The modular approach

Transgenic plants expressing the GUSPlus in vivo reporter enzyme can be assayed with GUS substrates to give rise to a blue colour in the plant tissue

In a systems approach to get the engineered bioindicator concept working in a globally important cropping system to address real local constraints, we envision a biosentinel or bioindicator with the following modules that can be recombined according to local preference:

  • An indicator species that is suitable for the cultural system, the soil, the climate, etc. This can be the crop of interest or, even better, plants that are outside the food chain but grown alongside the crop. With the availability of CAMBIA’s TransBacter project, we hope that new protocols will be co-developed among various communities to facilitate the transformation of diverse potential bioindicator plants.  Most of the previous research has been done on Arabidopsis using Agrobacterium methods encumbered by a variety of patents that prevent practical use outside companies that have closely held licenses.  CAMBIA, via a BiOS license, is also offering the TransBacter technology to encourage participants to use the method to obviate these obstructive licensing practices for bioindicators for public good.
  • A receptor for the signal, e.g. in the roots of a plant, if we are after a bioindicator for a nutrient deficiency. For this, each community may decide what sort of bioindicators they need; we’re looking for input in our Forum or by E-mail.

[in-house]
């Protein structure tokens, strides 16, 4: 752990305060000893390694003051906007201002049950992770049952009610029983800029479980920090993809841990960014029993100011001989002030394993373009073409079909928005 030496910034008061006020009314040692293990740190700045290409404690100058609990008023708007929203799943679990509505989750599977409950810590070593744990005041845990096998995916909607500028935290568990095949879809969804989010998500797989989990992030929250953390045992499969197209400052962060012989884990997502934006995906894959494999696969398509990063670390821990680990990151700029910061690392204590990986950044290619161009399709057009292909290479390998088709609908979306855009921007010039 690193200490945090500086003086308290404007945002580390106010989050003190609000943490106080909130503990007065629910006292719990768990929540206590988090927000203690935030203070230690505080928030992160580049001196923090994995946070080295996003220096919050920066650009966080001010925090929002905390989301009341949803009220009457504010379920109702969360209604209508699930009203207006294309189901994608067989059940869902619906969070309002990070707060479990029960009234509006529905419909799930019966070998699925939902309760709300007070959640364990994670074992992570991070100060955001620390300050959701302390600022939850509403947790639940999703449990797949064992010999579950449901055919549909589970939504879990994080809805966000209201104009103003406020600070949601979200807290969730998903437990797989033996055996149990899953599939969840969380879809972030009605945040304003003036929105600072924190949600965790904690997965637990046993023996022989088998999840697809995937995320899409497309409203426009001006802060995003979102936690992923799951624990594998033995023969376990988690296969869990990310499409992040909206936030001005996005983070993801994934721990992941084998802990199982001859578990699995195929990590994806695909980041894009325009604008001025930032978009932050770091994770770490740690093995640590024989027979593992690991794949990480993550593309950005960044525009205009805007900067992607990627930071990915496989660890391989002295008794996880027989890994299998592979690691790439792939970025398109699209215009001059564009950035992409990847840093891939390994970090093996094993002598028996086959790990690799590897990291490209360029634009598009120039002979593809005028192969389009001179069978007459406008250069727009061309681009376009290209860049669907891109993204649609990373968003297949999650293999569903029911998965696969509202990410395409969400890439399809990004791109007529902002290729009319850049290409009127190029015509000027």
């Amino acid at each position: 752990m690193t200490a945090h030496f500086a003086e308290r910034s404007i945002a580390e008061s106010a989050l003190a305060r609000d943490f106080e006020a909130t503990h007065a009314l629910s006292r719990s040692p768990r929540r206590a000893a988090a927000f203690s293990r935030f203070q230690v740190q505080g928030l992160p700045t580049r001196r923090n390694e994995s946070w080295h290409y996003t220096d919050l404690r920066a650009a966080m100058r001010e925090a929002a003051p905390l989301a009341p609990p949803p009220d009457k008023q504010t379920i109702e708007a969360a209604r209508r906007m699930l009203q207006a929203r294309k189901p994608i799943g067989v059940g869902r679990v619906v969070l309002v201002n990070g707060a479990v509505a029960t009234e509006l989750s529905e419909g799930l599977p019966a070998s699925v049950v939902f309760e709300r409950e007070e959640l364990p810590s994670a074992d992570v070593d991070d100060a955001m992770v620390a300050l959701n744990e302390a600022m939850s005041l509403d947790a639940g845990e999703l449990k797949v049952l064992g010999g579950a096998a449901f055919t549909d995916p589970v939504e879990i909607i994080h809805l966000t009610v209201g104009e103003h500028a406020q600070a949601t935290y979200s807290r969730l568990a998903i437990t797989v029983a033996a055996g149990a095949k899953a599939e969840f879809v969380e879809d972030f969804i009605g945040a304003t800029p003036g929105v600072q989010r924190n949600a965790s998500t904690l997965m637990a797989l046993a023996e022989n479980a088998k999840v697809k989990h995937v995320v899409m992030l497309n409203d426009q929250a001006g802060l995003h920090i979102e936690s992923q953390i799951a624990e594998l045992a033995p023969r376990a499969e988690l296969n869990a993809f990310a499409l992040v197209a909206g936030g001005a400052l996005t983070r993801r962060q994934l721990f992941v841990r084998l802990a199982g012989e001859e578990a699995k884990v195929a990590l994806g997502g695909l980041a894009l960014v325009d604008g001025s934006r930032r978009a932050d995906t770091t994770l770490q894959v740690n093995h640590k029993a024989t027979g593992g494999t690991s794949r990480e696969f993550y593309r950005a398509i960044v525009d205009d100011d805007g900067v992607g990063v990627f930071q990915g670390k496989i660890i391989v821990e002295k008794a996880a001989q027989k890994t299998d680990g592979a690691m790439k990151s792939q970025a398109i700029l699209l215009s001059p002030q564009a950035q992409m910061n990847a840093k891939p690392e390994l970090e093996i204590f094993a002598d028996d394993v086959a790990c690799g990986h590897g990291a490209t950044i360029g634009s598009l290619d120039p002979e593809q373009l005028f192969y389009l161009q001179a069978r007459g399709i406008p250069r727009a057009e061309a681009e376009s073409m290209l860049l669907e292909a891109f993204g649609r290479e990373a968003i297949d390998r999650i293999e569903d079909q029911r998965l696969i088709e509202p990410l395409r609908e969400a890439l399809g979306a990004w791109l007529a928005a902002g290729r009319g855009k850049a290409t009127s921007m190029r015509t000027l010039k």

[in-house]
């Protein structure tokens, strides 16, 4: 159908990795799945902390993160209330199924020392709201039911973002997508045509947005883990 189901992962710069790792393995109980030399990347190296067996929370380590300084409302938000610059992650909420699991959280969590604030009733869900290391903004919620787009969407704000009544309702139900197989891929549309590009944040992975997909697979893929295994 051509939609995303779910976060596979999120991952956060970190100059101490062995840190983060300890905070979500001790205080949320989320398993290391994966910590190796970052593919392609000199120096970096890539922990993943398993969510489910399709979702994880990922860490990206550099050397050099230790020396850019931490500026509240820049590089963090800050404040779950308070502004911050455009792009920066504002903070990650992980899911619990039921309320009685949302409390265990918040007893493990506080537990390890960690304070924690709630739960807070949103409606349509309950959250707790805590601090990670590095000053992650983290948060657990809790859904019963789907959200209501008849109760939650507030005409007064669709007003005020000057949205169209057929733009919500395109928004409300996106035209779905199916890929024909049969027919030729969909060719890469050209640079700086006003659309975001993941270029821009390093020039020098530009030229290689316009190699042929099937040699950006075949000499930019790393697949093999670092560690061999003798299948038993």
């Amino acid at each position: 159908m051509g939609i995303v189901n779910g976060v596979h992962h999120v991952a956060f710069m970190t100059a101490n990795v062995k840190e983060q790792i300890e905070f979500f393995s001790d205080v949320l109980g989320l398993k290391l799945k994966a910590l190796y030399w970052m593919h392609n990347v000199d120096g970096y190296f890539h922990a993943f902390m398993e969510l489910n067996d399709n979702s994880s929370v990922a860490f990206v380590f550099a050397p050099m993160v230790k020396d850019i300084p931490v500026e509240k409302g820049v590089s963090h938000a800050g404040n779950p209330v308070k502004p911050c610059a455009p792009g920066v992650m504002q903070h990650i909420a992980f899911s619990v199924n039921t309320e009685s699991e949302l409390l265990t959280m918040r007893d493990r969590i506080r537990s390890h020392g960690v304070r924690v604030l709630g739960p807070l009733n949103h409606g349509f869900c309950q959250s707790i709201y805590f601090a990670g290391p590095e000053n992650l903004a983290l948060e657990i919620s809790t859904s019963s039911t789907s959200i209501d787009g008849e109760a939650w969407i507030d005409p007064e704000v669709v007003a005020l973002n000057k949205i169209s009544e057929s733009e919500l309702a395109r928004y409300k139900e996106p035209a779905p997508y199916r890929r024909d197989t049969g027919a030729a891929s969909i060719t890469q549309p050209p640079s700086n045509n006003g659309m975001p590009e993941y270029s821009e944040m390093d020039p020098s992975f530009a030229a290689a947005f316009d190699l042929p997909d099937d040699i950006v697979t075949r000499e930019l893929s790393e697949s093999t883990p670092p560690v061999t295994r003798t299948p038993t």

• A transduction of the signal from the receptor site via a responsive system.
  • Translation of the signal into something that can be observed, such as wilting, an odor, or a visible or infra-red color change mediated by a GUS gene product, an anthocyanin gene or similar genes, expressed in a part of the plant that is observable. (Ideally, the signal should be quantifiable, expressed in proportion to the level of the physiological parameter being detected. In the best mode, two signals could be used, which can be compared against each other for high accuracy.  Amplification of the signal could potentially occur at any point in this chain, for example at the signal transduction step via a transactivation cassette.)  In this project, CAMBIA is offering highly distinctive visual markersand transactivation cassettes to help move this technology into a real working model.
  • A detection system for humans (an inventive device, or one of the five senses), ideally nondestructive, inexpensive or costless to use, reliable under field conditions and requires no instrumentation.
  • Ways to act on the information, e.g. an input, intercropping or other timely, locally appropriate actions, in the farmer’s best judgment.

An advantage of the systems approach is that it can bring non-transgenic or post-transgenic modules to service for empowering particular actions by farmers and breeders. Such actions will more likely lead to adoption and further innovation of the technology as compared to the provision of a complete bioindicator prototype.

Realizing that there may be even better visual markers and promoters out there, we hope this provides impetus for talented groups that may identify and/or provide such useful markers for the bioindicators project as a public good. Do you know of any that might be really useful for this purpose?   If so, comment on this page.

Modules may be patented, but the capability to use them for research and commercial purposes by all those interested to use and improve them for public good can still be shared via a BiOS license.